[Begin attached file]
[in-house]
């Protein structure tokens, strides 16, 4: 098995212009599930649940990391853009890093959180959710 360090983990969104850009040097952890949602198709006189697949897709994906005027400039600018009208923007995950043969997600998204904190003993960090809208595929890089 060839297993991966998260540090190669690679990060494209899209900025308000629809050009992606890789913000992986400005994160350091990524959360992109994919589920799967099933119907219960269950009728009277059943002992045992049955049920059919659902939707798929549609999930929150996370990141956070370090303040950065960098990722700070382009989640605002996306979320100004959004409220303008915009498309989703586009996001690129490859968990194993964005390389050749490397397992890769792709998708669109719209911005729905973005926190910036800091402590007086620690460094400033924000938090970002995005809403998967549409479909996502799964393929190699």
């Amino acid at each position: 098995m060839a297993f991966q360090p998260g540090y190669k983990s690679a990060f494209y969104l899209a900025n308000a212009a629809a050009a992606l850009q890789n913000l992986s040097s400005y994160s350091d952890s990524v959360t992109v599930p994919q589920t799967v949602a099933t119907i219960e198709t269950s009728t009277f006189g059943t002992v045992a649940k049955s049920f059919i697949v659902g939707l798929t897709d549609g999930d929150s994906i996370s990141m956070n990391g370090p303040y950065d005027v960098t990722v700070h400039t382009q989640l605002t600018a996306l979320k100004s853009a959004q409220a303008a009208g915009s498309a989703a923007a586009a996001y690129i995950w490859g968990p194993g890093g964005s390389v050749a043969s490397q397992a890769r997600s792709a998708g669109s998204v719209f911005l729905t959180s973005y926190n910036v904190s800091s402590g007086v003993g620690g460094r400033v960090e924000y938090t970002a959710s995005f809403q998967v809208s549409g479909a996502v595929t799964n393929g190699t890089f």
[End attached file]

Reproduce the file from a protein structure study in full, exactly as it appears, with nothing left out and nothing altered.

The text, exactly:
[in-house]
């Protein structure tokens, strides 16, 4: 098995212009599930649940990391853009890093959180959710 360090983990969104850009040097952890949602198709006189697949897709994906005027400039600018009208923007995950043969997600998204904190003993960090809208595929890089 060839297993991966998260540090190669690679990060494209899209900025308000629809050009992606890789913000992986400005994160350091990524959360992109994919589920799967099933119907219960269950009728009277059943002992045992049955049920059919659902939707798929549609999930929150996370990141956070370090303040950065960098990722700070382009989640605002996306979320100004959004409220303008915009498309989703586009996001690129490859968990194993964005390389050749490397397992890769792709998708669109719209911005729905973005926190910036800091402590007086620690460094400033924000938090970002995005809403998967549409479909996502799964393929190699």
């Amino acid at each position: 098995m060839a297993f991966q360090p998260g540090y190669k983990s690679a990060f494209y969104l899209a900025n308000a212009a629809a050009a992606l850009q890789n913000l992986s040097s400005y994160s350091d952890s990524v959360t992109v599930p994919q589920t799967v949602a099933t119907i219960e198709t269950s009728t009277f006189g059943t002992v045992a649940k049955s049920f059919i697949v659902g939707l798929t897709d549609g999930d929150s994906i996370s990141m956070n990391g370090p303040y950065d005027v960098t990722v700070h400039t382009q989640l605002t600018a996306l979320k100004s853009a959004q409220a303008a009208g915009s498309a989703a923007a586009a996001y690129i995950w490859g968990p194993g890093g964005s390389v050749a043969s490397q397992a890769r997600s792709a998708g669109s998204v719209f911005l729905t959180s973005y926190n910036v904190s800091s402590g007086v003993g620690g460094r400033v960090e924000y938090t970002a959710s995005f809403q998967v809208s549409g479909a996502v595929t799964n393929g190699t890089f």